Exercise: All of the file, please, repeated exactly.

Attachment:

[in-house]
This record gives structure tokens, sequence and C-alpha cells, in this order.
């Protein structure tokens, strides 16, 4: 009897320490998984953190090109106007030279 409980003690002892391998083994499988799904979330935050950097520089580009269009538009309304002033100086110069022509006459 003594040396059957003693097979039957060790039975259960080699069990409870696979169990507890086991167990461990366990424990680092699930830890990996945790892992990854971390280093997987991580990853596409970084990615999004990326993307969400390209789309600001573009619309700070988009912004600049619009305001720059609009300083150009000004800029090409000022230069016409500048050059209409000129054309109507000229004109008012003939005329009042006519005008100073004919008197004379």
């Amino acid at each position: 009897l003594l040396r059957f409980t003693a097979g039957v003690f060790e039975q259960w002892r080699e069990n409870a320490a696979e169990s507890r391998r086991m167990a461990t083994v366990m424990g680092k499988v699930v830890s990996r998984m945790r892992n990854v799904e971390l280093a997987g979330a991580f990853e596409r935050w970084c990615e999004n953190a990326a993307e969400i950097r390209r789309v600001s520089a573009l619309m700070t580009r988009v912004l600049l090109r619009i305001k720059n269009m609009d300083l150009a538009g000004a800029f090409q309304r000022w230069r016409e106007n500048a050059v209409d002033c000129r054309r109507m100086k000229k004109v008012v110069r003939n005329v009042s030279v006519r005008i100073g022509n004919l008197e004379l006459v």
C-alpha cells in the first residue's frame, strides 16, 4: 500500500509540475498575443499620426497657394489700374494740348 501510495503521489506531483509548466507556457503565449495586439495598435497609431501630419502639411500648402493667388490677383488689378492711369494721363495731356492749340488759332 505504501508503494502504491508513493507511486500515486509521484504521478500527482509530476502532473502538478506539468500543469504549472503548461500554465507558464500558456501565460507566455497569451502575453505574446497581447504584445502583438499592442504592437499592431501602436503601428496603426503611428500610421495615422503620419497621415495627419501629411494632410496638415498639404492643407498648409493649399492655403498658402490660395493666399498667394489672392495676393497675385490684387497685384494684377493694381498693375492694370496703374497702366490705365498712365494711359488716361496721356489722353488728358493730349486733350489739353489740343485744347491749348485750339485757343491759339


[in-house]
This record gives structure tokens, sequence and C-alpha cells, in this order.
């Protein structure tokens, strides 16, 4: 009897320490998984953190090109106007030279 409980003690002892391998083994499988799904979330935050950097520089580009269009538009309304002033100086110069022509006459 003594040396059957003693097979039957060790039975259960080699069990409870696979169990507890086991167990461990366990424990680092699930830890990996945790892992990854971390280093997987991580990853596409970084990615999004990326993307969400390209789309600001573009619309700070988009912004600049619009305001720059609009300083150009000004800029090409000022230069016409500048050059209409000129054309109507000229004109008012003939005329009042006519005008100073004919008197004379």
């Amino acid at each position: 009897l003594l040396r059957f409980t003693a097979g039957v003690f060790e039975q259960w002892r080699e069990n409870a320490a696979e169990s507890r391998r086991m167990a461990t083994v366990m424990g680092k499988v699930v830890s990996r998984m945790r892992n990854v799904e971390l280093a997987g979330a991580f990853e596409r935050w970084c990615e999004n953190a990326a993307e969400i950097r390209r789309v600001s520089a573009l619309m700070t580009r988009v912004l600049l090109r619009i305001k720059n269009m609009d300083l150009a538009g000004a800029f090409q309304r000022w230069r016409e106007n500048a050059v209409d002033c000129r054309r109507m100086k000229k004109v008012v110069r003939n005329v009042s030279v006519r005008i100073g022509n004919l008197e004379l006459v």
C-alpha cells in the first residue's frame, strides 16, 4: 500500500509540475498575443499620426497657394489700374494740348 501510495503521489506531483509548466507556457503565449495586439495598435497609431501630419502639411500648402493667388490677383488689378492711369494721363495731356492749340488759332 505504501508503494502504491508513493507511486500515486509521484504521478500527482509530476502532473502538478506539468500543469504549472503548461500554465507558464500558456501565460507566455497569451502575453505574446497581447504584445502583438499592442504592437499592431501602436503601428496603426503611428500610421495615422503620419497621415495627419501629411494632410496638415498639404492643407498648409493649399492655403498658402490660395493666399498667394489672392495676393497675385490684387497685384494684377493694381498693375492694370496703374497702366490705365498712365494711359488716361496721356489722353488728358493730349486733350489739353489740343485744347491749348485750339485757343491759339